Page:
9. The method of claim 7 wherein the powder metal bearing is selected from the group consisting of iron graphite, bronze, bronze graphite, leaded bronze, iron bronze, iron copper, and iron powder metal bearings.
10. The method of claim 7 wherein the powder metal bearing is selfaligning.
11. The method of claim 7 wherein the steel shaft is selected from the group consisting of an AISI 1045 steel shaft, an AISI 1137 steel shaft, and an AISI 1144 steel shaft.
12. The method of claim 7 wherein the carbon content is from about 0.42 percent to about 0.S percent.
13. A method of manufacturing a motor, the method comprising: forming a shaft from nonsecondary hardened steel having a carbon content greater than or equal to about 0.4 percent by weight; coupling a nonwick fed powder metal bearing about the nonsecondary hardened shaft.
14. The method of claim 13 wherein the nonwick fed powder metal bearing is a selfaligning powder metal bearing.
15. The method of claim 13 wherein the nonsecondary hardened steel shaft is selected from the group consisting of an AISI 1045 steel shaft, an AISI 1137 steel shaft, and an AISI 1144 steel shaft.
16. The method of claim 13 wherein the carbon content of the shaft is from about 0.42 percent to about 0.5 percent. 17. A shaft and bearing assembly for an electric motor comprising a non secondary hardened shaft having a carbon content greater than or equal to about 0.
17. 4 percent and a nonwick fed powder metal bearing coupled about said shaft.
18. The shaft assembly of claim 17 wherein the nonwick fed powder metal bearing is selfaligning.
19. The shaft assembly of claim 17 wherein the shaft is selected from the group consisting of an AISI 1045 steel shaft, an AISI 1137 steel shaft, and an AISI 1144 steel shaft.
20. The shaft assembly of claim 17 wherein the carbon content of the shaft is from about 0.42 percent to about 0.5 percent.
21. The shaft assembly of claim 17 wherein the nonwick fed powder metal bearing has a load carrying capacity of greater than about 25,000 poundfeet per square inchminute.
Description:
A MOTOR HAVING A HIGH CARBON SIiAbI AJND JΛJWDtiK MlH AJL BEARING AND METHOD OF USING AND MANUFACTURING THEREOF

FIELD OF THE INVENTION [0001 ] The present invention relates to electric motors and methods of using and manufacturing electric motors.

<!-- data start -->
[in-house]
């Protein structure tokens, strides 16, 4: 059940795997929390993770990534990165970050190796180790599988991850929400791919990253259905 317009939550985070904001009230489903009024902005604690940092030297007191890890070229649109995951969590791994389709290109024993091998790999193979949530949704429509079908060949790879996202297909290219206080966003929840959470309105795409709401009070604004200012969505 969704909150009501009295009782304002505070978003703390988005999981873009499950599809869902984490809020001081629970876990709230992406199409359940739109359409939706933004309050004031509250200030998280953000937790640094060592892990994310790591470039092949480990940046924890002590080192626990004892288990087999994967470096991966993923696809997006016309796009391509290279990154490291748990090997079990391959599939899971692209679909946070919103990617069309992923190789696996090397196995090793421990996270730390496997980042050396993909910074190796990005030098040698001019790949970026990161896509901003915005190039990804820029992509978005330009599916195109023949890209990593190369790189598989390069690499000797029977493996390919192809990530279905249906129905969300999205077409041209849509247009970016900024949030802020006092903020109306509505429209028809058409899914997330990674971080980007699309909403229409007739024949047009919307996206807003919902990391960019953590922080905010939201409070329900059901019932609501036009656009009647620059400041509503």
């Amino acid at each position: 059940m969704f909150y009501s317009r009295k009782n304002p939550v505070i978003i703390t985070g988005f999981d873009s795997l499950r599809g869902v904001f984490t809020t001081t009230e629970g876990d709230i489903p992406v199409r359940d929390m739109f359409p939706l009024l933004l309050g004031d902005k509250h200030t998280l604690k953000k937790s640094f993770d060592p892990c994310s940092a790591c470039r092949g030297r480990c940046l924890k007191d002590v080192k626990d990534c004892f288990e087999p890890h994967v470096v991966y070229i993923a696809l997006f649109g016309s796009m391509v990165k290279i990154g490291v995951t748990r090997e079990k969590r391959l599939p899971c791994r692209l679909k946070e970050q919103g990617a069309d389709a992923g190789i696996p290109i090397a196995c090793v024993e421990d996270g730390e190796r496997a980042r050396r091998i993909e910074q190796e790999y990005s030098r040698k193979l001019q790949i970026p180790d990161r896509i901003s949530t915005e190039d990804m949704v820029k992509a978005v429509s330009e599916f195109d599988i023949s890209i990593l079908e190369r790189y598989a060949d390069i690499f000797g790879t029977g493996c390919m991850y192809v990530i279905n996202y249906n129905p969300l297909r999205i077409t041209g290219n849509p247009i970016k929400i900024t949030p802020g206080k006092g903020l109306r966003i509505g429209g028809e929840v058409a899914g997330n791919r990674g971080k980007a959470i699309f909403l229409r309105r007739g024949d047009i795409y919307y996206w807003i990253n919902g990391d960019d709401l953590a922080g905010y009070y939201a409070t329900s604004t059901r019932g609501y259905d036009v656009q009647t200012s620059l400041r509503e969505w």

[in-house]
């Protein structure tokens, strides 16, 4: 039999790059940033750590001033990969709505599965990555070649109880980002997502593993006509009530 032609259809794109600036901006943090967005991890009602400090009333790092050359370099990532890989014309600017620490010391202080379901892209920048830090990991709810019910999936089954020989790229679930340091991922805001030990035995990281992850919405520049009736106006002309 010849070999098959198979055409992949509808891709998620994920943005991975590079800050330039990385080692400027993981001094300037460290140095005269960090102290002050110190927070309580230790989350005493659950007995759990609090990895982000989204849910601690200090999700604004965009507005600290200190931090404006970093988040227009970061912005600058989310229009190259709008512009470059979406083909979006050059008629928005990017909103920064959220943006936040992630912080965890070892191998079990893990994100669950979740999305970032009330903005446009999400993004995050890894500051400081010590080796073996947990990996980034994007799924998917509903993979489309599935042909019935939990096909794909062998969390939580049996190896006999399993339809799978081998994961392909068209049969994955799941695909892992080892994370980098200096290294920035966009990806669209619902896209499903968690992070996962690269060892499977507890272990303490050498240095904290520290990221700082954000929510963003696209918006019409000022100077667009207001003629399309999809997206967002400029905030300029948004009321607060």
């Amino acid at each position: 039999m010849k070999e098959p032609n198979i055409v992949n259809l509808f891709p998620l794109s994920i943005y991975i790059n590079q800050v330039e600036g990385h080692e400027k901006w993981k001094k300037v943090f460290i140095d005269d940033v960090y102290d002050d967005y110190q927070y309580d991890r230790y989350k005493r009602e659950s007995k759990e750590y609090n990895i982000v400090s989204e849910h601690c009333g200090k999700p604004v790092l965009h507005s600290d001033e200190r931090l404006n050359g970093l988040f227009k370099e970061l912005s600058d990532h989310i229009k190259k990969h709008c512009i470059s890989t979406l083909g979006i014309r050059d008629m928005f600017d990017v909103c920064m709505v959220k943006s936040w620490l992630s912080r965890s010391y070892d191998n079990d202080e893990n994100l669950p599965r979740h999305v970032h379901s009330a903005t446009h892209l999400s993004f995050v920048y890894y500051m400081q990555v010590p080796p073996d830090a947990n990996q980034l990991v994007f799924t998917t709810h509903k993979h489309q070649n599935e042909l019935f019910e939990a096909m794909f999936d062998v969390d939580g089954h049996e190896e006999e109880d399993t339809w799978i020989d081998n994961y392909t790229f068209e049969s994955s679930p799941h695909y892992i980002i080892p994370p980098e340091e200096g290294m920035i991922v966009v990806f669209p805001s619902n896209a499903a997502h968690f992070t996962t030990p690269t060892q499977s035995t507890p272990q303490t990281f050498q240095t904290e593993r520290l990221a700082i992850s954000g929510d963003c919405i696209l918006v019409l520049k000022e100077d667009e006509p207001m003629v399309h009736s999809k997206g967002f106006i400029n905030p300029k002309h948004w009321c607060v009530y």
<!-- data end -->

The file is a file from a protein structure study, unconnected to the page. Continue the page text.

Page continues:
BACKGROUND OF THE INVENTION [0002] A motor generally includes a shaft and a bearing with the bearing providing for rotary movement of the shaft within the motor. One type of bearing used in motors is a powder metal bearing. Powder metal bearings contain a porous structure that may be filled with a lubricant that conducts through the porous metal structure of the bearing to provide lubrication to the bearing and shaft. However, in some load carrying applications involving large radial loads, powder metal bearings have caused a motor failure. As such, when the load carrying capacity of the bearing is large, a bearing other than a powder metal bearing is often used. [0003] In other motors, a lubricant wick is provided in conjunction with a powder metal bearing to increase the lubrication between the bearing and the shaft to increase the load carrying capacity of the powder metal bearing. The wick is positioned adjacent to the powder metal bearing to provide for the application of supplemental lubricant to the bearing. However, the design and implementation of a wick-fed supplemental lubrication system adds cost and complexity to the motor and its assembly. Furthermore, wick-fed supplemental lubrication of the bearing only provides for a modest increase in the load carrying capacity of the bearing. [0004] In other cases, all or a portion of the shaft is secondary hardened to increase the hardness of the shaft at least in the area where the bearing contacts the shaft, e.g., the bearing journal of the shaft. This is often required since motors have shafts made from low carbon steel such as American Iron and Steel Institute (AISI) rated 1215 steel. Low carbon steel is easily machined that enables the formation of various motor features on the shaft. However, low carbon steel does not often provide the required hardness to support large load carrying capacities. The shaft may be slightly hardened through work hardening which results from grinding or machining the shaft. However, work hardening often does not provide sufficient hardening for large load carrying capacities. As such, the low carbon steel shaft must be further hardened. Such further hardening is referred to as secondary hardening. Secondary hardening of low carbon steel typically involves an extensive theπno-chemical hardening process such as nitriding, carburizing, or carbonitriding. While secondary hardening of the shaft improves the load carrying capacity of the bearing, secondary hardening is both time-consuming and expensive. [0005] Therefore, the inventors have recognized that it would be desirable to develop a motor that uses a non-secondary hardened shaft and a powder metal bearing that is capable of a load carrying capacity (referred to in the industry as a Pressure Velocity or PV rating) on the powder metal bearing greater than about 25,000 pound-feet per square-inch minute. SUMMARY [0006] A motor according to one aspect of the invention includes a steel shaft having a carbon content greater than or equal to about 0.4 percent by weight. The shaft is not secondary hardened. A non-wick fed powder metal bearing is coupled about the non-secondary hardened shaft. [0007] In another aspect, the invention includes a method of using a motor having a non-hardened steel shaft with a carbon content greater than or equal to about 0.4 percent by weight and a powder metal bearing coupled about the non-secondary hardened shaft. The method includes applying a radial load to the bearing greater than about 25,000 pound-feet per square-inch minute. [0008] In yet another aspect, the invention includes a method of manufacturing a motor that includes forming a shaft from non-secondary hardened steel having a carbon content greater than or equal to about 0.4 percent by weight. The method also includes coupling a non-wick fed powder metal bearing about the non-secondary hardened shaft. [0009] In still another aspect, the invention includes a shaft and bearing assembly for an electric motor. The shaft and bearing assembly includes a non- secondary hardened shaft having a carbon content greater than or equal to about 0.4 percent. The assembly also includes a non-wick fed powder metal bearing coupled about said shaft. [0010] Further aspects and features of the invention will be in part apparent and in part pointed out in the detailed description provided hereinafter. It should be understood that the detailed description and specific examples, while indicating various embodiments of the invention, are intended for purposes of illustration only and are not intended to limit the scope of the invention. BRIEF DESCRIPTION OF THE DRAWINGS [0011 ] The present invention will become more fully understood from the detailed description and the accompanying drawings. [0012] FIG. 1 is a partial cross-sectional view of a motor having a shaft and bearing according to one embodiment of the invention. [0013] FIG.2 is a flow chart illustrating a method of manufacturing a motor according to one embodiment of the invention. [0014] Corresponding reference characters indicate corresponding parts throughout the several views of the drawings. DETAILED DESCRIPTION OF EXEMPLARY EMBODIMENTS [0015] The following description is merely exemplary in nature and is in no way intended to limit the invention, its application, or uses. [0016] In one embodiment, a motor has a non-secondary hardened steel shaft with a carbon content greater than or equal to about 0.4 percent by weight The steel shaft may have been work hardened during the forming of the shaft. A non-wick fed powder metal bearing is coupled about the non-secondary hardened shaft. In some applications and embodiments, such a motor may provide for reduced assembly costs while providing a sufficiently hard shaft for coupling with a powder metal bearing to provide for improved load-carrying capacity. [0017] Referring now to the drawings, Fig. 1 illustrates a motor assembly 100. Motor assembly 100 includes a rotatably mounted shaft 102 having a center axis 104. Shaft 102 is composed of steel having a carbon content greater than about 0.4 percent by weight. Shaft 102 is non-secondary hardened. In some embodiments, shaft 102 may have been work hardened during shaft formation. Shaft 102 has a first end 106 and a second end 108. First end 106 and/or second end 108 may be a drive or work end of motor assembly 100. In operation, shaft 102 receives a work force that includes a portion applied along a radial to shaft 102 and/or center axis 104. While illustrated as being applied near the end of shaft 102, radial work force 110 may be applied to any portion of shaft 102. Typically, the work end drives a load or working device such as a pulley or belt (not shown) to provide mechanical power for a particular motor application. [0018] Motor assembly 100 also includes one or more bearings such as illustrated as first bearing 112 and second bearing 114. First bearing 112 and/or second bearing 114 is coupled to shaft 102 to provide for rotation of shaft 102 about center axis 104. At least first bearing 112 is a powder metal bearing. Such a powder metal bearing has a porous structure that contains a bearing lubricant. The bearing lubricant is transmitted through the porous structure of the powder metal bearing to provide lubrication between the bearing and the shaft. A powder metal bearing may be selected from any type of powder metal bearing that includes various metals. In one preferred embodiment, the bearing is an iron graphite powder metal bearing. However, in other embodiments, a powder metal bearing may be a bronze, bronze graphite, leaded bronze, iron bronze, iron copper, or iron powder metal bearing. In another preferred embodiment, first bearing 112 is a self-aligning powder metal bearing. In another embodiment, motor assembly 100 and bearing 112 do not include a wick-fed bearing lubrication system that provides a supplemental lubrication to bearing 112. Similarly, second bearing 114 may also be a powder metal bearing. Such second bearing may be self-aligning and/or may be non-wick fed. [0019] One or more motor components coupled to shaft 102 receive a reaction force because of radial work force 110 being applied to shaft 102. In one embodiment, first end 106 of shaft 102 receives radial work force 110 from an external load which in turn creates reaction loading or reaction forces on various motor components including one or more bearings. As illustrated in Fig. 1, first bearing 112 may be the bearing positioned about shaft 102 nearest radial work force 110. As illustrated, a first reaction force 116 is applied to first bearing 112 due to radial work force 110. Other reaction forces may also be applied by radial force 110. For example, radial work force 110 may also cause a second reaction force 118 on second bearing 114. If other bearings are present in motor assembly 100, other reaction forces may also be applied to them. [0020] In one embodiment, the non-wick fed powder metal bearing used in motor assembly 100 is configured to drive a large radial load. In operation, motor assembly 100 may be utilized in a motor implementation that results in such a large radial load being applied to the non-wick fed powder metal bearing. For example, such an embodiment may have a load carrying capacity of greater than or equal to about 25,000 pound-feet per square inch-minute. [0021 ] As discussed, shaft 102 is composed of steel having a carbon content greater than or equal to about 0.4 percent by weight In some embodiments, shaft 102 is composed of steel having a carbon content from between about 0.4 percent to about 0.48 percent In other embodiments, shaft 102 is composed of steel having a carbon content in the range from about 0.42 percent to about 0.5 percent. In yet other embodiments, shaft 102 is composed of steel having a carbon content of about 0.37 percent to about 0.45 percent For example, American Iron and Steel Institute (AISI) rated steels having a steel content greater than or equal to about 0.4 percent may include AISI 1045 steel, AISI 1137 steel, AISI 1144 steel, and AISI 1141 steel. Shaft 102 may also be formed from steel having a medium carbon content (greater than about 0.09 percent and less than about 0.5 percent) or a high carbon content (greater than 0.5 percent). [0022] As noted, shaft 102 is a non-secondary hardened steel shaft having a carbon content greater than or equal to 0.4 percent. Shaft 102 may be formed by machining, grinding, pressing, rolling, and/or other manufacturing operations wherein one or more shaft features are formed. Such shaft features may be defined for a particular motor application including coupling of a pulley or other device. For example, shaft 102 may be ground to provide compliance with a roundness and/or surface texture specification. [0023] Such shaft forming may work harden shaft 102 either throughout entire shaft 102 or a portion thereof. While shaft 102 may be work hardened, in the embodiment of Fig. 1, shaft 102 is not secondary hardened. As such, motor assembly 100 is assembled without secondary hardening shaft 102 either as a whole assembly or on localized portions. Motor assembly 100 is further assembled as required for the particular motor application. [0024] Motor assembly 100 may also include a motor housing 120 in which one or more of the components may be housed. It should be understood that motor assembly 100 may also include other motor components not illustrated in Fig. 1, such as a stator assembly and a rotor assembly. [0025] Motor assembly 100 having one or more non-wick fed powder metal bearings may provide for the reducing the cost of the motor and the elimination of one or more assembly steps. In other embodiments, a motor assembly 100 with a non-secondary hardened shaft with a carbon content greater than or equal to about 0.4 percent provides for the advantageous elimination of one or more motor manufacturing operations associated with the complex, time consuming, and costly secondary hardening of the entire shaft by thermo-chemical secondary hardening. By eliminating one or both of these motor and manufacturing requirements, assembly of motor assembly 100 with powder metal bearings may be further automated and the cost of manufacturing reduced. [0026] In operation, a motor may be assembled having a non-hardened steel shaft with a carbon content greater than or equal to about 0.4 percent by weight and a powder metal bearing coupled about the non-secondary hardened shaft. In such a case, the motor may be used where a radial load to the bearing is greater than about 25,000 pound-feet per square-inch minute. In such an embodiment, the powder metal bearing may be a wick-fed powder metal bearing or a non-wick fed powder metal bearing. In other embodiments, the powder metal bearing may be a self-aligning bearing. The powder metal bearing may be any type of powder metal bearing as described above. Additionally, the steel shaft has a carbon content greater than or equal to about 0.4 percent by weight may be any known steel having such carbon content including those previously discussed. [0027] In such embodiments, the motor with a non-secondary hardened shaft may be used in an application where a powder metal bearing has a load carrying capacity of greater than about 25,000 pound-feet per square inch-minute. By eliminating the process of secondary hardening of the shaft, such a motor may be assembled using improved automated manufacturing operations thereby reducing the manufactured cost of the motor. [0028] A method of manufacturing a motor according to one embodiment is illustrated in Fig. 2 and will now be described. Illustrated method 200 starts an assembly process in block 202. A shaft is formed from steel having a carbon content greater than or equal to about 0.4 percent. During formation, the shaft may be ground, machined, or otherwise prepared for compliance with one or more specifications to include one or more features for a particular motor application. This may include forming or modification such as surface smoothness, roundness, diameter, rolling, and end preparation such as diameter changes and threading. Such forming operations may work hardened all or a portion of the shaft as provided by optional block 206. However, the shaft is not otherwise secondary hardened. [0029] A powder metal bearing is coupled about the non-secondary hardened shaft in block 208. Such coupling may provide for coupling of the bearing about the shaft such that the shaft rotates within an inner portion of the bearing. The bearing couples to the shaft at a portion of the non-secondary hardened shaft. For example, the shaft may include a non-secondary hardened bearing journal. The method also provides for assembly of the motor assembly in block 210 with the non- secondary hardened shaft having a carbon content greater than or equal to about 0.4 percent by weight and one or more powder metal bearings. In a preferred embodiment, assembly will provide for two powder metal bearings. No other bearings would be included. As such, in operation one or each of the two powder metal bearings would support a load-carrying capacity of greater than about 25,000 pound-feet per square-inch minute. Such an assembly method does not include assembling a wick or wick-feed mechanism in the motor assembly for providing supplemental bearing lubrication to the powder metal bearing. [0030] In some operations, assembly of a motor according to manufacturing method 200 provides for improved automated manufacturing of a motor with one or more powder metal bearings. One or more improved automated manufacturing operations may be due to the elimination of secondary hardening the shaft during the manufacturing of a motor with the powder metal bearing. Additionally, an improvement and cost reduction may also be associated with the elimination of a wick-feed component of the motor assembly or bearing. [0031] In some embodiments, a shaft having a carbon content greater than or equal to about 0.4 percent by weight according to the invention has a hardness greater than the hardness of the bearing. For example, in one embodiment, a shaft has a hardness greater than the hardness of the bearing as defined on the Rockwell B scale. In another embodiment, a shaft has a hardness greater than a hardness of a bearing by about 25 points or more on the Rockwell B hardness scale. [0032] The principles of the invention can be applied to a wide variety of electric motors and motor applications. In one preferred embodiment, this includes appliances such as large appliances. Large appliances may include a clothing washer, a clothing dryer, and a dish or kitchenware washer. A motor according to some embodiments includes a single-speed induction motor, a three-phase or single-phase squirrel cage induction motor, a shaded-pole induction motor, two pole induction motor, permanent-split capacitor induction motor, two-speed induction motor, electronic variable-speed motor, and universal AC/DC motor. [0033] It should be understood that when introducing aspects of the invention or various embodiments thereof, the articles "a", "an", "the", and "said" are intended to mean that there are one or more of the elements. The terms "comprising", "including", and "having" are intended to be inclusive and mean that there may be additional elements other than the listed elements. [0034] It is further understood that the steps or operations described herein are not to be construed as necessarily requiring their performance in the particular order discussed or illustrated. It is also to be understood that additional or alternative steps or operations may be employed. [0035] As various changes could be made in the above exemplary constructions and methods without departing from the scope of the invention, it is intended that all matter contained in the above description or shown in the accompanying drawings shall be interpreted as illustrative and not in a limiting sense.